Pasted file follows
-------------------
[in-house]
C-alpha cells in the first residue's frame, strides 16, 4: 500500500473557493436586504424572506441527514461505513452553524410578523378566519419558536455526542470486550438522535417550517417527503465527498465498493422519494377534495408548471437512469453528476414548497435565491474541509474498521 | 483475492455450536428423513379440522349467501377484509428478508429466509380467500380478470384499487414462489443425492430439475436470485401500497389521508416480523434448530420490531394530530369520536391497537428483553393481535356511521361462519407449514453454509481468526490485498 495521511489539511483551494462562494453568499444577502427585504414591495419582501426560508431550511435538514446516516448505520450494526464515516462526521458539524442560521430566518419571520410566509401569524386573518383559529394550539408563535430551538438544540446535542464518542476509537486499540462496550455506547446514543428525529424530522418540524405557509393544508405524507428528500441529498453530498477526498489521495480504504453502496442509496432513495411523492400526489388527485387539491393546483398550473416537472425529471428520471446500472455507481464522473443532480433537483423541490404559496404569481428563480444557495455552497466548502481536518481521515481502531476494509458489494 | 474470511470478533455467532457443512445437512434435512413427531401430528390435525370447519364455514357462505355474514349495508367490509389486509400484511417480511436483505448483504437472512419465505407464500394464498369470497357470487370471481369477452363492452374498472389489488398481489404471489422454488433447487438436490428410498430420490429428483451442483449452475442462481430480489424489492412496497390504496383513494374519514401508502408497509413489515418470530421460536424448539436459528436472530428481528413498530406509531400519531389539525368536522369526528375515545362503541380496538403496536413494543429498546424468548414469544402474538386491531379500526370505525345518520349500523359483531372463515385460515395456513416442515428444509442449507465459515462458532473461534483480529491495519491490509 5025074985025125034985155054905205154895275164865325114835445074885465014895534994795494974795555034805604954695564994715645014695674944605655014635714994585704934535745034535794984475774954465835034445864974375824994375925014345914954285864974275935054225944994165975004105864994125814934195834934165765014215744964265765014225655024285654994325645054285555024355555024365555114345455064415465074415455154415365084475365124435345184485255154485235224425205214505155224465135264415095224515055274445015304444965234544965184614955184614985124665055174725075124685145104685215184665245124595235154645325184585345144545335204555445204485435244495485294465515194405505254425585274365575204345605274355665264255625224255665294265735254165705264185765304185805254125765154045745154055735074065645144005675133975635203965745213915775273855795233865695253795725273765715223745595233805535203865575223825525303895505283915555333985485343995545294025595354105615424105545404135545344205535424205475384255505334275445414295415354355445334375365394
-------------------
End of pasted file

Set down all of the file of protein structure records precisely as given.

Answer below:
[in-house]
C-alpha cells in the first residue's frame, strides 16, 4: 500500500473557493436586504424572506441527514461505513452553524410578523378566519419558536455526542470486550438522535417550517417527503465527498465498493422519494377534495408548471437512469453528476414548497435565491474541509474498521 | 483475492455450536428423513379440522349467501377484509428478508429466509380467500380478470384499487414462489443425492430439475436470485401500497389521508416480523434448530420490531394530530369520536391497537428483553393481535356511521361462519407449514453454509481468526490485498 495521511489539511483551494462562494453568499444577502427585504414591495419582501426560508431550511435538514446516516448505520450494526464515516462526521458539524442560521430566518419571520410566509401569524386573518383559529394550539408563535430551538438544540446535542464518542476509537486499540462496550455506547446514543428525529424530522418540524405557509393544508405524507428528500441529498453530498477526498489521495480504504453502496442509496432513495411523492400526489388527485387539491393546483398550473416537472425529471428520471446500472455507481464522473443532480433537483423541490404559496404569481428563480444557495455552497466548502481536518481521515481502531476494509458489494 | 474470511470478533455467532457443512445437512434435512413427531401430528390435525370447519364455514357462505355474514349495508367490509389486509400484511417480511436483505448483504437472512419465505407464500394464498369470497357470487370471481369477452363492452374498472389489488398481489404471489422454488433447487438436490428410498430420490429428483451442483449452475442462481430480489424489492412496497390504496383513494374519514401508502408497509413489515418470530421460536424448539436459528436472530428481528413498530406509531400519531389539525368536522369526528375515545362503541380496538403496536413494543429498546424468548414469544402474538386491531379500526370505525345518520349500523359483531372463515385460515395456513416442515428444509442449507465459515462458532473461534483480529491495519491490509 5025074985025125034985155054905205154895275164865325114835445074885465014895534994795494974795555034805604954695564994715645014695674944605655014635714994585704934535745034535794984475774954465835034445864974375824994375925014345914954285864974275935054225944994165975004105864994125814934195834934165765014215744964265765014225655024285654994325645054285555024355555024365555114345455064415465074415455154415365084475365124435345184485255154485235224425205214505155224465135264415095224515055274445015304444965234544965184614955184614985124665055174725075124685145104685215184665245124595235154645325184585345144545335204555445204485435244495485294465515194405505254425585274365575204345605274355665264255625224255665294265735254165705264185765304185805254125765154045745154055735074065645144005675133975635203965745213915775273855795233865695253795725273765715223745595233805535203865575223825525303895505283915555333985485343995545294025595354105615424105545404135545344205535424205475384255505334275445414295415354355445334375365394